The “Rape Apologists” video angered the ex-girlfriend Onision has been trashing for months via video, including in his “rape apologist/ slut-shamer” video. She wrote about the matter in a public post on Google+. She says she’s a rape survivor and has accused Onision of being insensitive and of actually forcing her to do things against her will, although she’s not specific.
In the post, the ex-girlfriend wrote that Onision had “painted” her as “damaged goods” in front of “hundreds of thousands of people,” by saying disparaging things about her on his YouTube channel. She said he bullied her online and “calls me horribly offensive names.”
She had these words for him:
“I find it absolutely appalling that a lot of what you described with your attempted perception of what it’s like to be raped is very similar to things you did to me during our brief time together, yet you pretend to have empathy for the victims of these horrifying crimes. You do this while simultaneously degrading me and defaming my character with claims of things that are either out of my control or things that do not concern you, nor should be the topic of your YouTube videos.”
The Onision drama reached a fever pitch Friday regarding his attendance at the VidCon conference.
On Friday, Onision posted on his Facebook that he was banned from VidCon, in response to an email campaign from his “haters.” Onision took to YouTube to talk about his haters, whom he believed were masquerading as “concerned parents” contacting VidCon. He said the ban would censor him and violate his free speech (although there’s no Constitutional amendment to be able to speak at conferences.)
On Monday, he reported on his Facebook page that he would, in fact, be attending the conference. That upset the Onision Watchdog Group, and others. By Tuesday, Onision posted an email on his Facebook page written by Hank Green, one of the vlog brothers and VidCon co-founders, saying Onision’s presence was not welcome.
He specifically said they’d reneged Onision’s admission because they were concerned his attendance would create “a hostile environment,” and Onision’s “safety” could be at risk.
There have been no instances of Onision, or his fans being physically attacked.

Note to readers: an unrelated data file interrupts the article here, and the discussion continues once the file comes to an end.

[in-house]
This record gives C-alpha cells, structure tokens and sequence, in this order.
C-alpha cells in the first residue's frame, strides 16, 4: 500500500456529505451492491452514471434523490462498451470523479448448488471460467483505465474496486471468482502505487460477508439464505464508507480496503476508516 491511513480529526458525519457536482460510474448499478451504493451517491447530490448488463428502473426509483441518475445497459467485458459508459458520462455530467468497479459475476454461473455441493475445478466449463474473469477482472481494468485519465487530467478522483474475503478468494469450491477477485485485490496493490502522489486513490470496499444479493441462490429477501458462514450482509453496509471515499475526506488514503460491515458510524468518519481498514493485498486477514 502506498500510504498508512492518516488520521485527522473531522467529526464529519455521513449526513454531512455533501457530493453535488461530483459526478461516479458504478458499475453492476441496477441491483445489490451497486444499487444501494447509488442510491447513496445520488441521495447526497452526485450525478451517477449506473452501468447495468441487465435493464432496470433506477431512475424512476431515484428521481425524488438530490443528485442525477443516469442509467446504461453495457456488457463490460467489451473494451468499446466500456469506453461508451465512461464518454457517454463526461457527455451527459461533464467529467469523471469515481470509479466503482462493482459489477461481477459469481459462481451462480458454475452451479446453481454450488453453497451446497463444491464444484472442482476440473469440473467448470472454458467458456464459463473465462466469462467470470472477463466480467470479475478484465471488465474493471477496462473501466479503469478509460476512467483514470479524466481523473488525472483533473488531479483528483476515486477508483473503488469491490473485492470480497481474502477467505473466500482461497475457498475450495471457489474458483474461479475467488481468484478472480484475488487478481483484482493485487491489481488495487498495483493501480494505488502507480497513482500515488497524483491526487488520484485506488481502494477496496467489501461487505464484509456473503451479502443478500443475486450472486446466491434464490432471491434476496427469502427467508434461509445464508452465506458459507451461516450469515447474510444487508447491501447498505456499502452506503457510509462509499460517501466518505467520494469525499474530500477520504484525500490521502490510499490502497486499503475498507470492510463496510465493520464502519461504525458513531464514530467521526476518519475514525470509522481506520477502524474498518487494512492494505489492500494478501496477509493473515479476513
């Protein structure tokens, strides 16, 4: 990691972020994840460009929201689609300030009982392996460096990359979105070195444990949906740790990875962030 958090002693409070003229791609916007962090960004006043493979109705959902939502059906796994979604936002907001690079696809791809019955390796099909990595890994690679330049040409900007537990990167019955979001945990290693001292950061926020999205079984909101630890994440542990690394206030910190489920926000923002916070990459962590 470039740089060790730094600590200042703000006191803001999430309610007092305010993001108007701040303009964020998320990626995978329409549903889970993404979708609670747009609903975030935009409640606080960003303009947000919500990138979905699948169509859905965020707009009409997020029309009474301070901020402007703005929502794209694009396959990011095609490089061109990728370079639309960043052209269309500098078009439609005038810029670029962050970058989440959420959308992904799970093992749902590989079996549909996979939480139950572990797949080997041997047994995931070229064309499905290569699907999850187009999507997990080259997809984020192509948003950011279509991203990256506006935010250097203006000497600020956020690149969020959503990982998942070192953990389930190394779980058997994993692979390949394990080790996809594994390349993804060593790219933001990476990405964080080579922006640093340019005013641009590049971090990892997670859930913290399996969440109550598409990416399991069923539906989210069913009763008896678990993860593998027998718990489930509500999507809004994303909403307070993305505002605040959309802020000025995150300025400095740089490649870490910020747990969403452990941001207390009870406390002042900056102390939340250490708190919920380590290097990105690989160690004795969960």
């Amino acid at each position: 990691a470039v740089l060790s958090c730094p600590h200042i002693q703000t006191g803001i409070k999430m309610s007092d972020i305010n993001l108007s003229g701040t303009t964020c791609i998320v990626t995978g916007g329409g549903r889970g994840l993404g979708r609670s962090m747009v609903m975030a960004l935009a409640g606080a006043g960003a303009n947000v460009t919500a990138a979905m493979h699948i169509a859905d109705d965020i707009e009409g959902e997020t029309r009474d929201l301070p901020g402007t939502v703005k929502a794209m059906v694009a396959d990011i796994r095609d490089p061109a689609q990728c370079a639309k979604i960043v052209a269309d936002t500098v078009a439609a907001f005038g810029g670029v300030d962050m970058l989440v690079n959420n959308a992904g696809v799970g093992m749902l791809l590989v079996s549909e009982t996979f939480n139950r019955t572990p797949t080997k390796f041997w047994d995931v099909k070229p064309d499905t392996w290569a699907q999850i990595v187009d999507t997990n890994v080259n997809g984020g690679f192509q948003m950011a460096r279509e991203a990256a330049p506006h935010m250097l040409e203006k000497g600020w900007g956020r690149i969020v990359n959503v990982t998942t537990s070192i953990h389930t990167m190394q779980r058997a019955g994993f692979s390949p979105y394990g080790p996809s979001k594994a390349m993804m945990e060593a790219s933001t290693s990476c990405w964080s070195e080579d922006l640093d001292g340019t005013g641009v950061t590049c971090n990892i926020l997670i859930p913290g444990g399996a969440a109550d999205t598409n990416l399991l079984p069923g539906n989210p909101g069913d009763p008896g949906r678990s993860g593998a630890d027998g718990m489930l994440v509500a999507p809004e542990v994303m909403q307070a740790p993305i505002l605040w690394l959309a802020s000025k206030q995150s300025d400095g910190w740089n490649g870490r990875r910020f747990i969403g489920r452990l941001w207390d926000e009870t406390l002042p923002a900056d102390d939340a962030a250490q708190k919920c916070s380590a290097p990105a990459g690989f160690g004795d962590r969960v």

However, today one girl who had spoken out against Onision a few weeks ago in a video saying she was raped and complaining about Onision, said she was attacked by an Onision fan on her way to class because of that video. (Onision has made calls in the past for his fans to harass his exes, and his haters.) We could not confirm that the attack actually happened.
Is this the hostile environment the VidCon organizers are fearing?
When I reached out to Nancy Willard, the creator of the Center for Responsible Internet Use and author of Cyber Savvy: Embracing Digital Safety and Civility for a comment, she was appalled that YouTube had yet to revoke Onision’s partnership.
“YouTube needs to enforce community standards,” she said in a phone interview, before emailing me YouTube’s community guidelines, which state:
“[Onision’s] videos violate these standards,” Willard wrote in an email to the Daily Dot, adding
“I hope you can get to someone at YouTube who can explain how this person is allowed to have a channel – posting this kind of material.”
It is YouTube’s policy to not comment on individual YouTube partners or videos. Instead, the company relies on community members, who are encouraged to flag videos that violate terms of service. YouTube was not available for comment at press time.
Willard praised the YouTube community’s efforts so far, saying in a phone interview “the fact that teenagers are leading this type of protest, is dynamite.”
As for the censorship, or freedom of speech debate, Willard was quick to point out the First Amendment does not hold up against “defamation of character, invasion of privacy, false light, and intentional inflictions of emotional distress,” all terms Onision’s victims can use (and have mentioned) should they wish to pursue legal action.
Onision has said in recent videos that he might have borderline personality disorder, and in his most recent video about the VidCon banning uploaded today, talked about a scene in the movie Gattaca where an actor kills himself. If Onision does in fact have borderline personality disorder, it is all the more reason for him to leave YouTube until he has received professional help.
Fruzsina Eördögh was the Daily Dot's first YouTube reporter. In addition to working as a producer for the now-defunct digital channel TouchVision TV, Eördögh has been published by Vice, the Christian Science Monitor, the Guardian, Variety, and Slate.